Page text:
Accreditation is an important part of selecting a school for human resource management graduate education. Much depends on accreditation and the type of accreditation. There are two main types of accreditation; regional and national. Regional accreditation agencies work with research-based schools, private schools, public schools, and some for-profit schools. National accreditation works primarily with for-profit and career-related education.

Regional Accreditation

There are two types of regional accreditation; they are human resource management program accreditation and institutional accreditation. Institutional accreditation uses a group of states as the base to compare the school with other colleges and universities; the group of states comprises the region assigned by the Department of Education.

Programmatic Accreditation looks at specific programs or parts of a college or university. This type of accreditation has the same type of respect and acceptance as regional accreditation for institutions. Regional employers and other educational institutions regard regional accreditation as proof of high-quality education.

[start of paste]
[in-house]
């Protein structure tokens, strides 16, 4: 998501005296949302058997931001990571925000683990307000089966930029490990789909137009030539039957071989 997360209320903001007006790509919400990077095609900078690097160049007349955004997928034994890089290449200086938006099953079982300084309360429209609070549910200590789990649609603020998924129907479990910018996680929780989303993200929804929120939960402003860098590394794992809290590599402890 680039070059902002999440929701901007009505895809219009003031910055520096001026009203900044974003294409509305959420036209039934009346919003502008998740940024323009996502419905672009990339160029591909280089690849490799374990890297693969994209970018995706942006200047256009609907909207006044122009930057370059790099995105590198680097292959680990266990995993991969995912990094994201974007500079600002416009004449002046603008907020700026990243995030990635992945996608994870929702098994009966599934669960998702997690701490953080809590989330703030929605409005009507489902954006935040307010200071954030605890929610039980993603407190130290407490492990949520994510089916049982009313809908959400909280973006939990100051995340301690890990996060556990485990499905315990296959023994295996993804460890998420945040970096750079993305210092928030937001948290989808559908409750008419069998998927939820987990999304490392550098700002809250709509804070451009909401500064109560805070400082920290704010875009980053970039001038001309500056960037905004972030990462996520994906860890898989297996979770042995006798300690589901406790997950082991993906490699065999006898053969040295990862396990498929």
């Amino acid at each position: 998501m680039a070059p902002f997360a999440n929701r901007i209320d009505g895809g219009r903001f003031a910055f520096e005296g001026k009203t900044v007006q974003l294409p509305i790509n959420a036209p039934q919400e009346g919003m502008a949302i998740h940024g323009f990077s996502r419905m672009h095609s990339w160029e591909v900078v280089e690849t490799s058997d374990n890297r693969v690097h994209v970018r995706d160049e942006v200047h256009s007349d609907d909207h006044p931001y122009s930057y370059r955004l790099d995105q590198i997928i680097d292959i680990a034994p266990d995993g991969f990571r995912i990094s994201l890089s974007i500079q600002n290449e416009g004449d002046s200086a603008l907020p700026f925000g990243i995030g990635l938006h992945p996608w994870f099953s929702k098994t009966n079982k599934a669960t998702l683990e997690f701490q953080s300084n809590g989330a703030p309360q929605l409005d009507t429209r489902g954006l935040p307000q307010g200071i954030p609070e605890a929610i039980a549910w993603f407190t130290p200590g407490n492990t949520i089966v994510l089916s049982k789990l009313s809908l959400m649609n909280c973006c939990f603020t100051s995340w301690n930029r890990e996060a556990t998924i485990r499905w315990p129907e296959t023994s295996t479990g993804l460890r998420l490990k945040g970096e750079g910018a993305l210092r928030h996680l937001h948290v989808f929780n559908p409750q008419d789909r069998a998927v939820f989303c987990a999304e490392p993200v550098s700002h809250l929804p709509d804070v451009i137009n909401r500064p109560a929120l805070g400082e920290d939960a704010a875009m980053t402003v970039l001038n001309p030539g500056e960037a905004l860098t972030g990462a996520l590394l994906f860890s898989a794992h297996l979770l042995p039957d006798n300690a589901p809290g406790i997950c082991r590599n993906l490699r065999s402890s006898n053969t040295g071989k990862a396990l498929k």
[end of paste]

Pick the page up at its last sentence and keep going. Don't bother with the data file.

National Accreditation

National accreditation has a Faith-based branch and a career- related education branch. Faith-based institutions have a different set of standards that recognize the role of faith in instruction. The for-profit branch of national accreditation covers the special purpose and non-traditional schools such as vocational schools. The career-related education requires standards that place appropriate weight on general knowledge and education. Some regionally accredited schools do not accept credits from career-related schools.

Did you know that your salary is not always just based on what level of degree you received, but it also could be based on what school you attended? Many employers actually have their own rankings and rating systems of schools. That is to say, if you received your degree from a college that was accredited by a low rated agency, your salary may actually be decreased by a certain percentage where a high-ranked, well-known, accredited school, can raise that mark significantly.

If you are going to spend a lot of time and energy to attain an doctorate human resource management degree, you will certainly want some job placement assistance as you near graduation. Discuss this with your admissions counselor when you are considering the right program. In fact, you might want to broaden that discussion by asking about how your school handles internships and if co-op programs are available. Experiential learning can help you not only gain the skills needed to land a job, but you can also cultivate a professional network that will help you build the career you deserve.